Not since the days of Matt Jarvis have the Gills had a winger to make full-backs quake in their boots.

He may not be Jarvis class, but Myles Arthur Euguene Wesley Weston – his full name according to Wikipedia - certainly proved too hot to handle for Wycombe in the opening periods of Tuesday night’s game and that pace is something that has been badly lacking at Gills in recent seasons.

On Tuesday they were able to use Weston as predatory attacker in the first half and then, when up against it with ten men, the Gills were able to feed him the ball and let him do what he liked as an outlet to give the rest of the team some much needed recovery time.

Gills, under Martin Allen, are set up with just three midfielders and someone sat infront of the Back four (Jack Payne on Tuesday). It means the full-backs are required to get forward as often as possible, which does tend to suggest a winger is not required.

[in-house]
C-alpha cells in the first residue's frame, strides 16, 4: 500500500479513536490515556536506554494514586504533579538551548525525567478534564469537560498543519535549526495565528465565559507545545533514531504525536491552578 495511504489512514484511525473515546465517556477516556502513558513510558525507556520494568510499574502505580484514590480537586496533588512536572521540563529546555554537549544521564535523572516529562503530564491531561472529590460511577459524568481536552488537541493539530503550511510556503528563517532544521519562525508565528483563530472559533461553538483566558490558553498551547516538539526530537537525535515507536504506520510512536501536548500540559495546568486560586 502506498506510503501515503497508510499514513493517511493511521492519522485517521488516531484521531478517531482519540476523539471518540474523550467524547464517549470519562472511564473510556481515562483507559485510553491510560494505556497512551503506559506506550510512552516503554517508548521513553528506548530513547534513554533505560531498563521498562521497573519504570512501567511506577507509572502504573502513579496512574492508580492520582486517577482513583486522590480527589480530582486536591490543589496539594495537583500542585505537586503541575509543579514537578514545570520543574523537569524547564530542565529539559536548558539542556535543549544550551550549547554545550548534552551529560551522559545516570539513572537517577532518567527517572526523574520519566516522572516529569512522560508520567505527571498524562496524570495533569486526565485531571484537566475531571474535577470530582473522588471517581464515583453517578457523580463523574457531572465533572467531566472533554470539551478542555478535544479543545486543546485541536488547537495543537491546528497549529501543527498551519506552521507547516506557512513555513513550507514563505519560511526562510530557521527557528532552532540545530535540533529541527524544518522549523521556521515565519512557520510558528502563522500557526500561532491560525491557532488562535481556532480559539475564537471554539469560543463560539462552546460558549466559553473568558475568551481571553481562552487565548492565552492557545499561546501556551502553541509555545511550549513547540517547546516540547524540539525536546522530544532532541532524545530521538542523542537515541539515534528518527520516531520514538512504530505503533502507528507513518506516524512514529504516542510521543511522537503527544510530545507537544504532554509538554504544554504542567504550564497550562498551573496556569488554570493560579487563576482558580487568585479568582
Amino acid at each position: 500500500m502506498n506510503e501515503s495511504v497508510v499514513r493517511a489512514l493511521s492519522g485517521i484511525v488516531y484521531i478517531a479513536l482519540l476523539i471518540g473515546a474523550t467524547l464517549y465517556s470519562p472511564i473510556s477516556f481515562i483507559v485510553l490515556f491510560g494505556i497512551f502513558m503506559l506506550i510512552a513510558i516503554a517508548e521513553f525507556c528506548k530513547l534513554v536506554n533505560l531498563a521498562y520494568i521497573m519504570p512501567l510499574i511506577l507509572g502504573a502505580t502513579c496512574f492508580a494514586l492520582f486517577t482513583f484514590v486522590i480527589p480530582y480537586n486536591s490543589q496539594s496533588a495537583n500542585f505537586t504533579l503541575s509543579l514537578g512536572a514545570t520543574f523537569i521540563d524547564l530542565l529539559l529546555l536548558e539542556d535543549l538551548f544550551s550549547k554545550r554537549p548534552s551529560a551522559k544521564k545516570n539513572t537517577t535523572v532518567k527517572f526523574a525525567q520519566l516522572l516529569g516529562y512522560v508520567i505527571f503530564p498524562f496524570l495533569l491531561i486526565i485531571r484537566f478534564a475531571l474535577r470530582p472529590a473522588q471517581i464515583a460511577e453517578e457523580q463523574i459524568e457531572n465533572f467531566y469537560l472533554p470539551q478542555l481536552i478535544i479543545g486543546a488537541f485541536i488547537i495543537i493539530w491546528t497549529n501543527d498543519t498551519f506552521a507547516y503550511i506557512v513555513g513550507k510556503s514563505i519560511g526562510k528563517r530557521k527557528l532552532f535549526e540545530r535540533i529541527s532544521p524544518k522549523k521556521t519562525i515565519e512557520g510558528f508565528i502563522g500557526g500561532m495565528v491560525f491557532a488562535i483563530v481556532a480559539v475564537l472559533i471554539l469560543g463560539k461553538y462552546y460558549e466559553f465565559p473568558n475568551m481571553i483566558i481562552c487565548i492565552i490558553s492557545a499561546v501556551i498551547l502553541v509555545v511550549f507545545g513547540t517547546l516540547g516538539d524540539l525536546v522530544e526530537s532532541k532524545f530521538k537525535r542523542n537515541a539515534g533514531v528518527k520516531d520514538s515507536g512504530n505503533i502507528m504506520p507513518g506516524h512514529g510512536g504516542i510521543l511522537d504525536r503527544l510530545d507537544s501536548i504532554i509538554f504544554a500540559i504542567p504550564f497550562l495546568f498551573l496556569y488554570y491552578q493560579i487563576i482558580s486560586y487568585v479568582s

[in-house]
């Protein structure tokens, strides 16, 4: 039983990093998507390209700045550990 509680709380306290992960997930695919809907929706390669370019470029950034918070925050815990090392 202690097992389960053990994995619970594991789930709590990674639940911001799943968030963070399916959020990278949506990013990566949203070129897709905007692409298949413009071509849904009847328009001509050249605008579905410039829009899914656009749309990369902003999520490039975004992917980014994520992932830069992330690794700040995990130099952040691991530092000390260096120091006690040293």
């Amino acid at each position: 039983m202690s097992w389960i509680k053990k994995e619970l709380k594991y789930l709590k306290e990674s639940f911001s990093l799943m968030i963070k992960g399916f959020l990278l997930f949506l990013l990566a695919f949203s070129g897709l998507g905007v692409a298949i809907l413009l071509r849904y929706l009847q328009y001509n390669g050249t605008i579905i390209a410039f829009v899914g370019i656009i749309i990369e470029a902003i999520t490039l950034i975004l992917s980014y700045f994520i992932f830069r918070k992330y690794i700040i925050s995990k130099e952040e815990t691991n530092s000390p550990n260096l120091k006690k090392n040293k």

But Weston has shown versatility already. His favoured position is on the left flank, where he made an impressive substitute showing at the weekend, but on Tuesday he went upfront with Danny Kedwell and appears to have been given license to roam.

He is fast and direct and it is just a shame his early run down the flank on Tuesday, where he jumped two sliding tackles and even got the home fans off their seats, wasn’t rewarded with a goal. A fine save denied him a really special moment.

But no doubt we will eventually see a run and finish, assuming Weston can maintain that quality, and there is no reason he can’t. He is young, he has dropped down a level and he just wants to play games and express himself. Allen seems set to give him that opportunity.